If a brand accidentally tweets some misinformation, it’s a problem. But if a government agency puts out something factually inaccurate, it’s an incident.
It requires an exceptionally high degree of vigilance for accuracy while balancing a role as an information center and still having fun, because government agency accounts still want followers after all.
One of the people balancing all of these duties is Tereza Kosáková, who is the social media officer and deputy head of press and public affairs at the British Embassy in Prague.
As someone who manages social media for an embassy, what are the key objectives for your team? What role do your channels play in connecting with UK citizens or even the Czech audience?
In a hyper-connected world, social media has become the principal component of the Foreign and Commonwealth Office communications. As at the very heart of any diplomatic role, my main objective is delivering on the issues British people care about. Whether this is through raising awareness, changing perceptions, or encouraging behavior change, British Embassy Prague would not be able to do that without compelling communications. Social media is a vital tool of influence beyond traditional audiences like domestic politicians and it helps us to connect directly with both the Czech general public and Brits living in the Czech Republic. Social media allows us to become more accessible, visible, and transparent through open dialogue. Moreover, it offers a wide range of opportunities, which is why digital diplomacy has become one of the very core diplomatic skills of the 21st century.
What’s the hardest part of the job? Are there risks involved? And if so, how do you mitigate them?
The hardest part is definitely delivering consistent and attractive content. Every day, I monitor hundreds of channels to showcase the UK’s innovation across sectors and I therefore need to understand a bit of everything. My aim is also to amplify content by our close partners, e.g. British Council or British Chamber of Commerce, and ensure that our messaging is similar in format and tone.
How intricate is the approval process for something like an embassy?
The approval process is similar to any bigger organization. I consult on content within my management chain for a “second pair of eyes” check. Our content is seen by thousands of followers and my aim is to establish the Embassy channels as a reliable and impartial source of factual information, which means I try to avoid any mistakes. My team is also quite small so we brainstorm a lot during the creative process. This enables us to spot potential flaws before we produce and potentially publish any content.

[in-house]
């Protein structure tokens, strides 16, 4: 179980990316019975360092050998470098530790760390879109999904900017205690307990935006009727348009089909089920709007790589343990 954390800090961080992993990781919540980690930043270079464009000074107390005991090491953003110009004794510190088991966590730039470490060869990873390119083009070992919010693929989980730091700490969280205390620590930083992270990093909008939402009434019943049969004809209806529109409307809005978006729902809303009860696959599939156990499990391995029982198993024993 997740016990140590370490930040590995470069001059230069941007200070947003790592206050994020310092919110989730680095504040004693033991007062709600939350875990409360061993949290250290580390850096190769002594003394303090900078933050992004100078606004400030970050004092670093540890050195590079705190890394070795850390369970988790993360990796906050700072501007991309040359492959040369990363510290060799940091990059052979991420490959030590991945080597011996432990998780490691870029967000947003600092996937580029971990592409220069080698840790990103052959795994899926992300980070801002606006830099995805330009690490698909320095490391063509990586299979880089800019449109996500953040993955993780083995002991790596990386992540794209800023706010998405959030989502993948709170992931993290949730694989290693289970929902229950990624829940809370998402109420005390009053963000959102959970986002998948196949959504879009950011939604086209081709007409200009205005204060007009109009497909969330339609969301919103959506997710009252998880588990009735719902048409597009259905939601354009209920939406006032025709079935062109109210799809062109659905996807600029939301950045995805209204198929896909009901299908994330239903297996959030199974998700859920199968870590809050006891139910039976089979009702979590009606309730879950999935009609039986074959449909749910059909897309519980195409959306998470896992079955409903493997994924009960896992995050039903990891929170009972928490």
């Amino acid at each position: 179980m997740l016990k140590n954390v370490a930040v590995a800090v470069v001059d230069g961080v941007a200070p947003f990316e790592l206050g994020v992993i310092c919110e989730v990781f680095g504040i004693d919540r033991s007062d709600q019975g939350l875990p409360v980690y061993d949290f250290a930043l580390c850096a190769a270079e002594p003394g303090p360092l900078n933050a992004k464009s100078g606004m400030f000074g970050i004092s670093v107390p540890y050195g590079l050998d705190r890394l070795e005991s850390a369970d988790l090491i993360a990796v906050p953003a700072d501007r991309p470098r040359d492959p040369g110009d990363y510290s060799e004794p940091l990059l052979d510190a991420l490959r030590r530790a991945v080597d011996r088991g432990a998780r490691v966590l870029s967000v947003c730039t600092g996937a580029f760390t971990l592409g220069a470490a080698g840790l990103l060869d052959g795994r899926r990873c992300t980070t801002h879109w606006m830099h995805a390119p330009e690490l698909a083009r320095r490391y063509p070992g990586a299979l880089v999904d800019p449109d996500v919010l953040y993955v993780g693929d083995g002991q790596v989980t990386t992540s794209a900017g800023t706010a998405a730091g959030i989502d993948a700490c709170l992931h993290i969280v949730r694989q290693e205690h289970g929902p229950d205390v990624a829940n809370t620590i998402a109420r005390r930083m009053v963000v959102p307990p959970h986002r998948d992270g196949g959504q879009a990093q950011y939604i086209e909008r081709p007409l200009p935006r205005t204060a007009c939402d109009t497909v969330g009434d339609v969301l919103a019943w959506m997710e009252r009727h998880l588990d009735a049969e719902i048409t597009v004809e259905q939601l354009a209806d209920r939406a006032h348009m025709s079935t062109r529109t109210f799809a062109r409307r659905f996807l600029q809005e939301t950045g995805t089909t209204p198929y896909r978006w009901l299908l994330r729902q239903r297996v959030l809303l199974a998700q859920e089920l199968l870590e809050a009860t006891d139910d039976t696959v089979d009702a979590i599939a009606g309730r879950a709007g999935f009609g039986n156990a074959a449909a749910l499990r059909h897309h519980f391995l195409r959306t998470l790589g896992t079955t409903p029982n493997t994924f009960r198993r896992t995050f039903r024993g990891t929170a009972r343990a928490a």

How has social media transformed your overall communications strategy? Is it making it more difficult or easier to manage?
Social media has dramatically improved our ability to gather news and insights as well as to improve the delivery of our services through closer engagement with our customers. Over the last few years, the Embassy has expanded to multiple social media platforms and our overall communications strategy became more robust and versatile. I don’t believe we can say that it is making things harder or easier. The Embassy’s approach towards sharing and gathering data simply changed and that also had an impact, for example, on the structure of the team or the way we work or evaluate the outcomes. My full-time role with an exclusive focus on digital diplomacy is just about three years old and we can expect that this trend of adjusting traditional roles to new trends will continue also in such a traditionally conservative field as diplomacy.
How do you see it evolving in the future? Is the process becoming more centralized or more open and democratic?
The systems used by the Foreign and Commonwealth Office are both effective and democratic. For campaigns with international validity, all posts receive centrally produced digital assets. This enables us to enhance the communication momentum and literally achieve a global impact. In terms of bilateral liaisons between the UK and Czech Republic, I formulate my own strategy, which is tailored specifically for the audience living in the Czech Republic. FCO also relies on my expertise so some international campaigns can be adjusted accordingly. I believe that this balance between centralized and open processes is ideal for the success of such worldwide organization.
Editor's Note: This article was originally published on socialbakers.com. Any statistics or statements included in this article were current at the time of original publication.